The Nerve previously has reported that the 11-member CCED, made up of the heads or board directors of state agencies involved with economic development, typically meets in secret in Commerce’s headquarters on the 16th floor of an office high-rise building across from the State House to discuss what companies planning to locate or expand in South Carolina will receive taxpayer-backed incentives – collectively totaling millions annually.
The Nerve first reported in March that the House Ways and Means Committee approved – at Hitt’s request – putting $37.3 million into Commerce’s closing fund, though Hitt was tight-lipped publicly about the reason.
The Nerve has requested state incentives agreements for the Giti Tire project under the FOIA, but was informed by Commerce last month that the documents couldn’t be released until they are finalized, which given the agency’s past responses, likely means the public release date is months away.
The purpose of the nearly $36 million grant for the Giti Tire project is to “offset the costs of land acquisition and real property improvements,” Skipper said in her July 3 letter to The Nerve. Longtime Chester County Supervisor Carlisle Roddey told The Nerve last month that although the county was required to sign the grant agreement with the CCED and Giti Tire, the tax dollars will go directly from the state to the company.
Gov. Nikki Haley on June 16 – 11 days after the CCED secretly approved the grant – announced that the Singapore-based company would locate a $560 million manufacturing plant in Chester County. She said 1,700 jobs would be created with the project, though it would be spread out over 10 years, which averages to 170 jobs per year.
Haley didn’t mention the grant in her public statements.
The grant is the single-largest known closing fund grant awarded by the CCED since a $43.5 million grant was awarded in October 2011 – which state officials kept secret then – to Sumter County for the Continental tire manufacturing plant, according to a grant list provided earlier this year by Commerce toThe Nerve under the FOIA. That list shows that the size of the grant was $8.5 million more than the figure provided by Commerce to The Nerve for a June 2012 story on the Continental tire project.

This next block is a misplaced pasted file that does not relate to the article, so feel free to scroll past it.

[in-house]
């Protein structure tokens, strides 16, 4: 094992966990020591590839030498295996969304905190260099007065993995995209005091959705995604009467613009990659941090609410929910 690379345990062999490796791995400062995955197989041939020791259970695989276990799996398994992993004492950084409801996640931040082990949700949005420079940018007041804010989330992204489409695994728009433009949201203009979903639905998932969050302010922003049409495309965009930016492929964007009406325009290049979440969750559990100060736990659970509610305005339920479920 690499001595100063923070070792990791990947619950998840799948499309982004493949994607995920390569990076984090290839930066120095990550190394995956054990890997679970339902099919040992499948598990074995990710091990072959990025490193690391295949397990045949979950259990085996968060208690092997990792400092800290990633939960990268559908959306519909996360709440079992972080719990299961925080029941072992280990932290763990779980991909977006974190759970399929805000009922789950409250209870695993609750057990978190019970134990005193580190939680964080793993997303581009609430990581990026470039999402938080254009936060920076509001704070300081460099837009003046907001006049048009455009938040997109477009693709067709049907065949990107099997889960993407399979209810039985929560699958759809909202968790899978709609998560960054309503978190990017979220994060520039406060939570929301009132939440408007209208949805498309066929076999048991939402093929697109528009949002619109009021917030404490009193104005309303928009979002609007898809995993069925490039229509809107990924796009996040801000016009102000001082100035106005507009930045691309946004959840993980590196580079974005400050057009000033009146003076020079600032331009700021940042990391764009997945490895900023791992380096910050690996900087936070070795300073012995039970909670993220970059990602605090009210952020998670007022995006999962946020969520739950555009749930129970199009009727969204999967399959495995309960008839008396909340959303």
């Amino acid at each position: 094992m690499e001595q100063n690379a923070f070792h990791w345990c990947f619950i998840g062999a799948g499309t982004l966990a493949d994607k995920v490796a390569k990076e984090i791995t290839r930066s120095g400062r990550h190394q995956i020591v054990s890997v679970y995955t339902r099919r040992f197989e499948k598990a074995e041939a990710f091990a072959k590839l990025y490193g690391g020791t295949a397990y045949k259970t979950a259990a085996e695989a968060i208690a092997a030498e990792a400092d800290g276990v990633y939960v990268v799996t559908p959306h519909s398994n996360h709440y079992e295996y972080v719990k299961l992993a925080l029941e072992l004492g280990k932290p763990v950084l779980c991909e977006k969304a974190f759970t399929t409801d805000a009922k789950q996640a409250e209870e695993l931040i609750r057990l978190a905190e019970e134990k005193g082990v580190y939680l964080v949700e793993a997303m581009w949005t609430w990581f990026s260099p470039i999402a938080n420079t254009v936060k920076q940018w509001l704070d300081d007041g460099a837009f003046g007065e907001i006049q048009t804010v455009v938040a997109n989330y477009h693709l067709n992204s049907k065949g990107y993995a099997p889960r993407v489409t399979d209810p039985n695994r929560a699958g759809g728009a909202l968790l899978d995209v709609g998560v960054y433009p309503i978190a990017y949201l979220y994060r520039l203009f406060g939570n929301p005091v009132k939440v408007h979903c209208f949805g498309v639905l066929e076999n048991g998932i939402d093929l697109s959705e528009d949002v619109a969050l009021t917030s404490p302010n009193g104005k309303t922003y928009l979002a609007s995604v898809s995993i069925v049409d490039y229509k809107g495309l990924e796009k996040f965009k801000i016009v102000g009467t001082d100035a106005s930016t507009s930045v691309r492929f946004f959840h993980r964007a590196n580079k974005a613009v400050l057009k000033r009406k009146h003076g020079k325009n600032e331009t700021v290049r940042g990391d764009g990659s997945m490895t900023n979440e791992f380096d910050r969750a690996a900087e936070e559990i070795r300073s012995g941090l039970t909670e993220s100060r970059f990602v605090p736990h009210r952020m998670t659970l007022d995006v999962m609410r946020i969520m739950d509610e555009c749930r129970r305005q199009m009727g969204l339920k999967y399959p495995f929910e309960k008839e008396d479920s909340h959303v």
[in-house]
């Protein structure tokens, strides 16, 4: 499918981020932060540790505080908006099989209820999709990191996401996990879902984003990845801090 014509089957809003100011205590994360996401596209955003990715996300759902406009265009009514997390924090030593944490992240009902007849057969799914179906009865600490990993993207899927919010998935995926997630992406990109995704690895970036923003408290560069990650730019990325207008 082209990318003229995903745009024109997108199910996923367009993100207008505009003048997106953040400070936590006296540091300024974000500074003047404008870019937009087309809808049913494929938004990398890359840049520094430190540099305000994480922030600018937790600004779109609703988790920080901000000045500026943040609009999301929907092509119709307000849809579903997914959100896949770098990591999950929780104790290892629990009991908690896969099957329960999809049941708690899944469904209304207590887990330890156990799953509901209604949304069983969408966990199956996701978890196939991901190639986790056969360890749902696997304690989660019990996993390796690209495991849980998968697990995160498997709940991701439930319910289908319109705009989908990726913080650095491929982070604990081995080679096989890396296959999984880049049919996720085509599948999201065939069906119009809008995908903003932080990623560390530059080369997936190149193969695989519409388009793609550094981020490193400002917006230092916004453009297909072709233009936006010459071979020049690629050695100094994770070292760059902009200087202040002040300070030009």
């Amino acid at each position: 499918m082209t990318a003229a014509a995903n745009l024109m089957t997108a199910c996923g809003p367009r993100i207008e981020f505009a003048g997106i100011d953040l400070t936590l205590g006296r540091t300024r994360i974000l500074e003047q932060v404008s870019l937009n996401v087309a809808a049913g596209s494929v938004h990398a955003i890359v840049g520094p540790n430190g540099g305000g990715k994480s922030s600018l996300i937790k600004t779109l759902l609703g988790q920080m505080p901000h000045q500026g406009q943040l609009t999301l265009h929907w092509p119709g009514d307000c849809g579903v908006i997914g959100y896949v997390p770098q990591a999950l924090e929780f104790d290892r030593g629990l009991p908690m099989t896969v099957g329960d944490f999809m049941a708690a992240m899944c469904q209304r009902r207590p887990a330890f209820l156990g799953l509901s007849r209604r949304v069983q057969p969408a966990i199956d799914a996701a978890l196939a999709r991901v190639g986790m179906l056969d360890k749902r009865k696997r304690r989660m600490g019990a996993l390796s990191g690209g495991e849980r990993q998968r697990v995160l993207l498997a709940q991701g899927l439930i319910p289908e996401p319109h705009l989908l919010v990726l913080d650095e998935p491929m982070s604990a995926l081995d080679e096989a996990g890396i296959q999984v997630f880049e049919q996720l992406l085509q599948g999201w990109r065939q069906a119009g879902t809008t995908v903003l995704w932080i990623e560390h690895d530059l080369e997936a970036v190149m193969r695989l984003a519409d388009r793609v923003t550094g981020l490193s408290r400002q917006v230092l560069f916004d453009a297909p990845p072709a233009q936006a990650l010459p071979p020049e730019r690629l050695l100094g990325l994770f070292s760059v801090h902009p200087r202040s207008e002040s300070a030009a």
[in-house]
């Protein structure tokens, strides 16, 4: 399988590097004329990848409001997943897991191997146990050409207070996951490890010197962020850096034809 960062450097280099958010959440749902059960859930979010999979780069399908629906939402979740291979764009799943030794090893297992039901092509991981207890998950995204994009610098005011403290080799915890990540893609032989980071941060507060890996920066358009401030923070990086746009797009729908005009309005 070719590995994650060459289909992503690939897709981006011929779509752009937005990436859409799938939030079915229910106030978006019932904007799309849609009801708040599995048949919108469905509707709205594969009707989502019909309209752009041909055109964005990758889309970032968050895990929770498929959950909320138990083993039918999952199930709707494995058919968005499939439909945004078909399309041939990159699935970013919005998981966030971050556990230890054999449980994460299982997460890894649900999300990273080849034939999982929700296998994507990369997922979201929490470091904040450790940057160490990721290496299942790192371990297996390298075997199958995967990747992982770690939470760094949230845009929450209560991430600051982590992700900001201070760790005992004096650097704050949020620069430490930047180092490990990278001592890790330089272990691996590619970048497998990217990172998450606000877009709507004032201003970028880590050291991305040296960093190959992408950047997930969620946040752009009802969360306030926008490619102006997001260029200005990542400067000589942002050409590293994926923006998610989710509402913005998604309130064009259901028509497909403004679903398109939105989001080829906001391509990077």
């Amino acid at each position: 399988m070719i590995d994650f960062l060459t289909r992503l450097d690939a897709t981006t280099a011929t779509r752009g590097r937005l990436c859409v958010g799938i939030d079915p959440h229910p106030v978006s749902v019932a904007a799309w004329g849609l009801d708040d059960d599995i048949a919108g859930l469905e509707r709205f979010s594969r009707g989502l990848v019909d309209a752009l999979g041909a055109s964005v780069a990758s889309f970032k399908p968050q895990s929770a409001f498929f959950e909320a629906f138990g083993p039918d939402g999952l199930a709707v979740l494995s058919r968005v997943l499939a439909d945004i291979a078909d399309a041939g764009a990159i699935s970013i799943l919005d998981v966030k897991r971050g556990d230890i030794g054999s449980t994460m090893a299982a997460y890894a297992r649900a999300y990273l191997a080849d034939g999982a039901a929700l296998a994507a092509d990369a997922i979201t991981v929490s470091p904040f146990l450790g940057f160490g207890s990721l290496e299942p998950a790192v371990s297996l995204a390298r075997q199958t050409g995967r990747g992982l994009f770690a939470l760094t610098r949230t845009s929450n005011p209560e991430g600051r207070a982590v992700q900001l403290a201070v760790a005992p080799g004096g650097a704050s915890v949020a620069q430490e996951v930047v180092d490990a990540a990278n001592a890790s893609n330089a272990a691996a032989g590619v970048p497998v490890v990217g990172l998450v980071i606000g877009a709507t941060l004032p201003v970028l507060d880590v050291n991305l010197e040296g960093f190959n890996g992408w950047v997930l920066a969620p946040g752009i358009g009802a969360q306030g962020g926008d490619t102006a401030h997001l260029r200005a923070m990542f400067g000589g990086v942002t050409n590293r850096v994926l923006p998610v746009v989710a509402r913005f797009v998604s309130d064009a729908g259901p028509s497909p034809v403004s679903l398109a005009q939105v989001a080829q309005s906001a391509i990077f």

The minutes of this year’s June 5 CCED meeting indicate that Continental, which agreed to create 1,700 jobs over 10 years, was given a six-month extension to Dec. 31 of this year for its grant agreement, though no reason was listed. That question was included in The Nerve’s follow-up written request Thursday to Manning. The CCED at the meeting took various actions on 12 identified companies, including Continental, according to the minutes.
Contacted Friday by The Nerve, Kathryn Blackwell, Continental’s vice president of communications and marketing at the company’s Auburn Hills, Mich., office, couldn’t immediately answer why the grant extension was needed, but said she would check into the matter. No answer was provided by publication of this story.
The Nerve last week also attempted to contact Giti Tire officials about the $35.77 million state grant. A woman who told The Nerve Friday that she worked in the company’s marketing section at its U.S. division based in Rancho Cucamonga, Calif., said the position dealing with media questions is vacant, but that she would try to get a response. No answers were provided by publication of this story.
Reach Brundrett at (803) 254-4411 or firstname.lastname@example.org. Follow him on Twitter @thenerve_rick. Follow The Nerve on Facebook and Twitter @thenervesc.